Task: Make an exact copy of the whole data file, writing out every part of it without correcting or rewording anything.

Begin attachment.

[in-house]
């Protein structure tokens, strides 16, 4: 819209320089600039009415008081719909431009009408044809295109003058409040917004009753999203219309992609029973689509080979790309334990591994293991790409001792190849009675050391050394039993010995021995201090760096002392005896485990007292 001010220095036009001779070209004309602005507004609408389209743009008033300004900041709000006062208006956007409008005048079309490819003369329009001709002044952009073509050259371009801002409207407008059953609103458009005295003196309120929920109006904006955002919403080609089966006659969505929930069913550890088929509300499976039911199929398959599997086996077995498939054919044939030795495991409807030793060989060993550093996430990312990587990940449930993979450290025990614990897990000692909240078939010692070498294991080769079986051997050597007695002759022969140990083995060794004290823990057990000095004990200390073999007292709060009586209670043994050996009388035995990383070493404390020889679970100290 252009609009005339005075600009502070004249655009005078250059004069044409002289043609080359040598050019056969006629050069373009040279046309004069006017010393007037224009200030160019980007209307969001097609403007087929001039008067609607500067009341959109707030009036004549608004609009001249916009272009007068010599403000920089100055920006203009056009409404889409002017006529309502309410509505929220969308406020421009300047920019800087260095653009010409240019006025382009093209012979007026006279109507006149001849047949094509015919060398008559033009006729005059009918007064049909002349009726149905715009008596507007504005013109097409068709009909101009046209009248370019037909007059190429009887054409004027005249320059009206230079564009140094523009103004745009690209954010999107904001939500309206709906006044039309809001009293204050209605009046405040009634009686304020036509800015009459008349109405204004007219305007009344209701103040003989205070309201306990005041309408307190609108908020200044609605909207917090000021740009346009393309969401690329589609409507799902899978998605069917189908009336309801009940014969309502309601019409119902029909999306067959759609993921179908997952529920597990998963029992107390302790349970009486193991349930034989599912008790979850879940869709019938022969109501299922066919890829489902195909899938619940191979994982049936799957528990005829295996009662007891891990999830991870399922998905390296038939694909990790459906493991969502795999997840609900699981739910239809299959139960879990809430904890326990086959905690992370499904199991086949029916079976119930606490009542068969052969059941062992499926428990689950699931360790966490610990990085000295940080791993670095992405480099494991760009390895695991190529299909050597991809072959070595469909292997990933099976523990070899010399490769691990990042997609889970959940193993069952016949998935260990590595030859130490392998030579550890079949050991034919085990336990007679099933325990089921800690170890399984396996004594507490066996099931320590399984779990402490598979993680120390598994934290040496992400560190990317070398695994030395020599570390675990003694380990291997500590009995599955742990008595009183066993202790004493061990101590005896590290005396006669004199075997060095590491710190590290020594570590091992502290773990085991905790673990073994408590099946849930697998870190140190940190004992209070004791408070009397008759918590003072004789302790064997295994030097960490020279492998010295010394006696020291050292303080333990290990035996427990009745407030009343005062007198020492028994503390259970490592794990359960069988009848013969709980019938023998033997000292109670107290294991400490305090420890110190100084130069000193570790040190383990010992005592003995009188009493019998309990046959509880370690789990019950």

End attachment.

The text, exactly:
[in-house]
């Protein structure tokens, strides 16, 4: 819209320089600039009415008081719909431009009408044809295109003058409040917004009753999203219309992609029973689509080979790309334990591994293991790409001792190849009675050391050394039993010995021995201090760096002392005896485990007292 001010220095036009001779070209004309602005507004609408389209743009008033300004900041709000006062208006956007409008005048079309490819003369329009001709002044952009073509050259371009801002409207407008059953609103458009005295003196309120929920109006904006955002919403080609089966006659969505929930069913550890088929509300499976039911199929398959599997086996077995498939054919044939030795495991409807030793060989060993550093996430990312990587990940449930993979450290025990614990897990000692909240078939010692070498294991080769079986051997050597007695002759022969140990083995060794004290823990057990000095004990200390073999007292709060009586209670043994050996009388035995990383070493404390020889679970100290 252009609009005339005075600009502070004249655009005078250059004069044409002289043609080359040598050019056969006629050069373009040279046309004069006017010393007037224009200030160019980007209307969001097609403007087929001039008067609607500067009341959109707030009036004549608004609009001249916009272009007068010599403000920089100055920006203009056009409404889409002017006529309502309410509505929220969308406020421009300047920019800087260095653009010409240019006025382009093209012979007026006279109507006149001849047949094509015919060398008559033009006729005059009918007064049909002349009726149905715009008596507007504005013109097409068709009909101009046209009248370019037909007059190429009887054409004027005249320059009206230079564009140094523009103004745009690209954010999107904001939500309206709906006044039309809001009293204050209605009046405040009634009686304020036509800015009459008349109405204004007219305007009344209701103040003989205070309201306990005041309408307190609108908020200044609605909207917090000021740009346009393309969401690329589609409507799902899978998605069917189908009336309801009940014969309502309601019409119902029909999306067959759609993921179908997952529920597990998963029992107390302790349970009486193991349930034989599912008790979850879940869709019938022969109501299922066919890829489902195909899938619940191979994982049936799957528990005829295996009662007891891990999830991870399922998905390296038939694909990790459906493991969502795999997840609900699981739910239809299959139960879990809430904890326990086959905690992370499904199991086949029916079976119930606490009542068969052969059941062992499926428990689950699931360790966490610990990085000295940080791993670095992405480099494991760009390895695991190529299909050597991809072959070595469909292997990933099976523990070899010399490769691990990042997609889970959940193993069952016949998935260990590595030859130490392998030579550890079949050991034919085990336990007679099933325990089921800690170890399984396996004594507490066996099931320590399984779990402490598979993680120390598994934290040496992400560190990317070398695994030395020599570390675990003694380990291997500590009995599955742990008595009183066993202790004493061990101590005896590290005396006669004199075997060095590491710190590290020594570590091992502290773990085991905790673990073994408590099946849930697998870190140190940190004992209070004791408070009397008759918590003072004789302790064997295994030097960490020279492998010295010394006696020291050292303080333990290990035996427990009745407030009343005062007198020492028994503390259970490592794990359960069988009848013969709980019938023998033997000292109670107290294991400490305090420890110190100084130069000193570790040190383990010992005592003995009188009493019998309990046959509880370690789990019950």